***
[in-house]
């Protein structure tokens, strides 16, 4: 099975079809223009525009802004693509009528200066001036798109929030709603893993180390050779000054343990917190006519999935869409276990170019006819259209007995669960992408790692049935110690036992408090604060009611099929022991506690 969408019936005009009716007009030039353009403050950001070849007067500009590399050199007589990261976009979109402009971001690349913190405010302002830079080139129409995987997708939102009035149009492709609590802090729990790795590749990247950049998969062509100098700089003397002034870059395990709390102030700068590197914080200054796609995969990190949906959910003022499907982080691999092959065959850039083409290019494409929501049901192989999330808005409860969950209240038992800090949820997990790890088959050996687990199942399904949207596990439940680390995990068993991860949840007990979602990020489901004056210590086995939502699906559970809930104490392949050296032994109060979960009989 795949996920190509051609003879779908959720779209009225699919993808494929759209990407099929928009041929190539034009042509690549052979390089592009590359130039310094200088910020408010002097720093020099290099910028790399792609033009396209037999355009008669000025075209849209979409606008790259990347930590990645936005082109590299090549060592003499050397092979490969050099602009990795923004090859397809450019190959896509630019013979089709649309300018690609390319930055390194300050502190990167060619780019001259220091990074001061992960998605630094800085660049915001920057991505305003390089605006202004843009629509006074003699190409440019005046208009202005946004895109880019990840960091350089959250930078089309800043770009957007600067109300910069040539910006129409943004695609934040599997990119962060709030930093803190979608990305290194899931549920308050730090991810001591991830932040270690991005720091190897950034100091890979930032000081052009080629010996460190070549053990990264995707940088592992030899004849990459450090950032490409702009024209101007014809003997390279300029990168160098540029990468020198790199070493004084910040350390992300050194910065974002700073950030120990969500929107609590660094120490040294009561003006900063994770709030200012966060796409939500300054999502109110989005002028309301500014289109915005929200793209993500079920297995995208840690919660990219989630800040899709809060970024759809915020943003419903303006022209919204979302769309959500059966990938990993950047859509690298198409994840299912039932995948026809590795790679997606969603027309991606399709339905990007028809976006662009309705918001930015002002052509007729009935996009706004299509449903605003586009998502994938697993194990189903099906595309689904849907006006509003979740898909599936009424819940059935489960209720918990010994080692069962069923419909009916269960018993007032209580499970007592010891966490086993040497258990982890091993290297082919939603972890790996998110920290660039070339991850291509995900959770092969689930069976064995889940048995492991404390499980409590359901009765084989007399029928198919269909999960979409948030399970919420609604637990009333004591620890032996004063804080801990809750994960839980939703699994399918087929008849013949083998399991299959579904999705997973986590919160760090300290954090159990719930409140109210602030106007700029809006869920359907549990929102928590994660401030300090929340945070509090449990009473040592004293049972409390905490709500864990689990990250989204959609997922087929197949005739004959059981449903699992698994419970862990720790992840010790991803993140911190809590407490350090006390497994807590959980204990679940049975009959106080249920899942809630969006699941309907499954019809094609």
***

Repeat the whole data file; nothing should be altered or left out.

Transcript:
[in-house]
């Protein structure tokens, strides 16, 4: 099975079809223009525009802004693509009528200066001036798109929030709603893993180390050779000054343990917190006519999935869409276990170019006819259209007995669960992408790692049935110690036992408090604060009611099929022991506690 969408019936005009009716007009030039353009403050950001070849007067500009590399050199007589990261976009979109402009971001690349913190405010302002830079080139129409995987997708939102009035149009492709609590802090729990790795590749990247950049998969062509100098700089003397002034870059395990709390102030700068590197914080200054796609995969990190949906959910003022499907982080691999092959065959850039083409290019494409929501049901192989999330808005409860969950209240038992800090949820997990790890088959050996687990199942399904949207596990439940680390995990068993991860949840007990979602990020489901004056210590086995939502699906559970809930104490392949050296032994109060979960009989 795949996920190509051609003879779908959720779209009225699919993808494929759209990407099929928009041929190539034009042509690549052979390089592009590359130039310094200088910020408010002097720093020099290099910028790399792609033009396209037999355009008669000025075209849209979409606008790259990347930590990645936005082109590299090549060592003499050397092979490969050099602009990795923004090859397809450019190959896509630019013979089709649309300018690609390319930055390194300050502190990167060619780019001259220091990074001061992960998605630094800085660049915001920057991505305003390089605006202004843009629509006074003699190409440019005046208009202005946004895109880019990840960091350089959250930078089309800043770009957007600067109300910069040539910006129409943004695609934040599997990119962060709030930093803190979608990305290194899931549920308050730090991810001591991830932040270690991005720091190897950034100091890979930032000081052009080629010996460190070549053990990264995707940088592992030899004849990459450090950032490409702009024209101007014809003997390279300029990168160098540029990468020198790199070493004084910040350390992300050194910065974002700073950030120990969500929107609590660094120490040294009561003006900063994770709030200012966060796409939500300054999502109110989005002028309301500014289109915005929200793209993500079920297995995208840690919660990219989630800040899709809060970024759809915020943003419903303006022209919204979302769309959500059966990938990993950047859509690298198409994840299912039932995948026809590795790679997606969603027309991606399709339905990007028809976006662009309705918001930015002002052509007729009935996009706004299509449903605003586009998502994938697993194990189903099906595309689904849907006006509003979740898909599936009424819940059935489960209720918990010994080692069962069923419909009916269960018993007032209580499970007592010891966490086993040497258990982890091993290297082919939603972890790996998110920290660039070339991850291509995900959770092969689930069976064995889940048995492991404390499980409590359901009765084989007399029928198919269909999960979409948030399970919420609604637990009333004591620890032996004063804080801990809750994960839980939703699994399918087929008849013949083998399991299959579904999705997973986590919160760090300290954090159990719930409140109210602030106007700029809006869920359907549990929102928590994660401030300090929340945070509090449990009473040592004293049972409390905490709500864990689990990250989204959609997922087929197949005739004959059981449903699992698994419970862990720790992840010790991803993140911190809590407490350090006390497994807590959980204990679940049975009959106080249920899942809630969006699941309907499954019809094609």